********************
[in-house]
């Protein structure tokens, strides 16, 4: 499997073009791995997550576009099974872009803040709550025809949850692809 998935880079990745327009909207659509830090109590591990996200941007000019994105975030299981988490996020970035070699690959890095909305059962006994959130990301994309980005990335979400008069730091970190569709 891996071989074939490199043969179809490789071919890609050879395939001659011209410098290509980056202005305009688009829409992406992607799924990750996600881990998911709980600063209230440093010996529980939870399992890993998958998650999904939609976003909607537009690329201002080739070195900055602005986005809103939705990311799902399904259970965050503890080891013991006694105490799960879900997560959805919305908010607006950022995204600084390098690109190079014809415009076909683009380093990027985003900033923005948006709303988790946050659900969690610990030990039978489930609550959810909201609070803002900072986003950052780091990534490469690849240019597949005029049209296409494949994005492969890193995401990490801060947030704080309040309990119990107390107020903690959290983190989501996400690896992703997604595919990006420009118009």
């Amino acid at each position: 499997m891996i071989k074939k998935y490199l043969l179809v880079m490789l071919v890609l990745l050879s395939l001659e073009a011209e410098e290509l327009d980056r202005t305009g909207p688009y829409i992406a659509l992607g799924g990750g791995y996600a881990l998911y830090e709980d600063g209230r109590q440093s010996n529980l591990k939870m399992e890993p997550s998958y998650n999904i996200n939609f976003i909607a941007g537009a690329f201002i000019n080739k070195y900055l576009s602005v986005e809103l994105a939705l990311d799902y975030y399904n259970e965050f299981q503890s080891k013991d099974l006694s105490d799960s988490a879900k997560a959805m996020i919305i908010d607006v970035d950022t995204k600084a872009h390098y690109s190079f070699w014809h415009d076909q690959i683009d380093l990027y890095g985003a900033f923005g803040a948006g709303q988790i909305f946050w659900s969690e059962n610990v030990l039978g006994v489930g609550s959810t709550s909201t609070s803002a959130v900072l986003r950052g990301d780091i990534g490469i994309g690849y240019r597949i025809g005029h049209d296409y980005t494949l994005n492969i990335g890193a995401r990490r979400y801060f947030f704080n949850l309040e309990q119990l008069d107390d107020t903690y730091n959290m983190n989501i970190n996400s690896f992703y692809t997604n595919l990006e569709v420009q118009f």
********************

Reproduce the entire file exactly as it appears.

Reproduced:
[in-house]
């Protein structure tokens, strides 16, 4: 499997073009791995997550576009099974872009803040709550025809949850692809 998935880079990745327009909207659509830090109590591990996200941007000019994105975030299981988490996020970035070699690959890095909305059962006994959130990301994309980005990335979400008069730091970190569709 891996071989074939490199043969179809490789071919890609050879395939001659011209410098290509980056202005305009688009829409992406992607799924990750996600881990998911709980600063209230440093010996529980939870399992890993998958998650999904939609976003909607537009690329201002080739070195900055602005986005809103939705990311799902399904259970965050503890080891013991006694105490799960879900997560959805919305908010607006950022995204600084390098690109190079014809415009076909683009380093990027985003900033923005948006709303988790946050659900969690610990030990039978489930609550959810909201609070803002900072986003950052780091990534490469690849240019597949005029049209296409494949994005492969890193995401990490801060947030704080309040309990119990107390107020903690959290983190989501996400690896992703997604595919990006420009118009």
């Amino acid at each position: 499997m891996i071989k074939k998935y490199l043969l179809v880079m490789l071919v890609l990745l050879s395939l001659e073009a011209e410098e290509l327009d980056r202005t305009g909207p688009y829409i992406a659509l992607g799924g990750g791995y996600a881990l998911y830090e709980d600063g209230r109590q440093s010996n529980l591990k939870m399992e890993p997550s998958y998650n999904i996200n939609f976003i909607a941007g537009a690329f201002i000019n080739k070195y900055l576009s602005v986005e809103l994105a939705l990311d799902y975030y399904n259970e965050f299981q503890s080891k013991d099974l006694s105490d799960s988490a879900k997560a959805m996020i919305i908010d607006v970035d950022t995204k600084a872009h390098y690109s190079f070699w014809h415009d076909q690959i683009d380093l990027y890095g985003a900033f923005g803040a948006g709303q988790i909305f946050w659900s969690e059962n610990v030990l039978g006994v489930g609550s959810t709550s909201t609070s803002a959130v900072l986003r950052g990301d780091i990534g490469i994309g690849y240019r597949i025809g005029h049209d296409y980005t494949l994005n492969i990335g890193a995401r990490r979400y801060f947030f704080n949850l309040e309990q119990l008069d107390d107020t903690y730091n959290m983190n989501i970190n996400s690896f992703y692809t997604n595919l990006e569709v420009q118009f």